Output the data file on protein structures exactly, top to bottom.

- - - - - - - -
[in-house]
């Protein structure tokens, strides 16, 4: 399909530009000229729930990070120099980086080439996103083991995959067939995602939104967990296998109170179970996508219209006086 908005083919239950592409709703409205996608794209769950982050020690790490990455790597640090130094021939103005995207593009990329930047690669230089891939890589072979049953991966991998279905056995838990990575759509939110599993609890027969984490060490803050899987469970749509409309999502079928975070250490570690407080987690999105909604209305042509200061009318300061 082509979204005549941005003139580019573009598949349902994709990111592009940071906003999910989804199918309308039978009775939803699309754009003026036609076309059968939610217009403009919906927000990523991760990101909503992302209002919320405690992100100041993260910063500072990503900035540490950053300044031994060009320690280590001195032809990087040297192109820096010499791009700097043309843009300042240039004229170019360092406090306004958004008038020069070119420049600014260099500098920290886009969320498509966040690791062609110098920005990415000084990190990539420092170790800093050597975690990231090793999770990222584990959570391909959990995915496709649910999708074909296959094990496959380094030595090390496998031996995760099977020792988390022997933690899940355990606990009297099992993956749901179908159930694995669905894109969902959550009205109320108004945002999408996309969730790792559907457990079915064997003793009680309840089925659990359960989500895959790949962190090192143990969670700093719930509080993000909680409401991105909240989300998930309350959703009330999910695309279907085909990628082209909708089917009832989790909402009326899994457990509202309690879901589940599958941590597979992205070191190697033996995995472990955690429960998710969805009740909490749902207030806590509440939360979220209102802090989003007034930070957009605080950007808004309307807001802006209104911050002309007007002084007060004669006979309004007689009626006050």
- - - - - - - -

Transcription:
[in-house]
């Protein structure tokens, strides 16, 4: 399909530009000229729930990070120099980086080439996103083991995959067939995602939104967990296998109170179970996508219209006086 908005083919239950592409709703409205996608794209769950982050020690790490990455790597640090130094021939103005995207593009990329930047690669230089891939890589072979049953991966991998279905056995838990990575759509939110599993609890027969984490060490803050899987469970749509409309999502079928975070250490570690407080987690999105909604209305042509200061009318300061 082509979204005549941005003139580019573009598949349902994709990111592009940071906003999910989804199918309308039978009775939803699309754009003026036609076309059968939610217009403009919906927000990523991760990101909503992302209002919320405690992100100041993260910063500072990503900035540490950053300044031994060009320690280590001195032809990087040297192109820096010499791009700097043309843009300042240039004229170019360092406090306004958004008038020069070119420049600014260099500098920290886009969320498509966040690791062609110098920005990415000084990190990539420092170790800093050597975690990231090793999770990222584990959570391909959990995915496709649910999708074909296959094990496959380094030595090390496998031996995760099977020792988390022997933690899940355990606990009297099992993956749901179908159930694995669905894109969902959550009205109320108004945002999408996309969730790792559907457990079915064997003793009680309840089925659990359960989500895959790949962190090192143990969670700093719930509080993000909680409401991105909240989300998930309350959703009330999910695309279907085909990628082209909708089917009832989790909402009326899994457990509202309690879901589940599958941590597979992205070191190697033996995995472990955690429960998710969805009740909490749902207030806590509440939360979220209102802090989003007034930070957009605080950007808004309307807001802006209104911050002309007007002084007060004669006979309004007689009626006050």